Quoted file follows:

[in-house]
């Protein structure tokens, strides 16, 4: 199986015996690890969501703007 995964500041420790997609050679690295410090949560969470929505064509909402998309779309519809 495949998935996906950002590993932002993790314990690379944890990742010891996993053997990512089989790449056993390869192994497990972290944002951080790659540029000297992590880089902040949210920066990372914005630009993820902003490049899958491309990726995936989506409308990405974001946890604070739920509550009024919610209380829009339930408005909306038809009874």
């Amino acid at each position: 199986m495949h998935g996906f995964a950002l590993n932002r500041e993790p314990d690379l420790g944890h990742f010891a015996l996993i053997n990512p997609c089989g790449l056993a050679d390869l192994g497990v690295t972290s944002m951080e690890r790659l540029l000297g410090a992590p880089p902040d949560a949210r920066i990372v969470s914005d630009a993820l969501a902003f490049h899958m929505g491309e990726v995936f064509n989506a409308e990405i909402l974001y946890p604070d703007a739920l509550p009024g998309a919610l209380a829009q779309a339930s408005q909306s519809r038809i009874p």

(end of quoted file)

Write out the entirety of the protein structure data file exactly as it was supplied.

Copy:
[in-house]
């Protein structure tokens, strides 16, 4: 199986015996690890969501703007 995964500041420790997609050679690295410090949560969470929505064509909402998309779309519809 495949998935996906950002590993932002993790314990690379944890990742010891996993053997990512089989790449056993390869192994497990972290944002951080790659540029000297992590880089902040949210920066990372914005630009993820902003490049899958491309990726995936989506409308990405974001946890604070739920509550009024919610209380829009339930408005909306038809009874």
């Amino acid at each position: 199986m495949h998935g996906f995964a950002l590993n932002r500041e993790p314990d690379l420790g944890h990742f010891a015996l996993i053997n990512p997609c089989g790449l056993a050679d390869l192994g497990v690295t972290s944002m951080e690890r790659l540029l000297g410090a992590p880089p902040d949560a949210r920066i990372v969470s914005d630009a993820l969501a902003f490049h899958m929505g491309e990726v995936f064509n989506a409308e990405i909402l974001y946890p604070d703007a739920l509550p009024g998309a919610l209380a829009q779309a339930s408005q909306s519809r038809i009874p």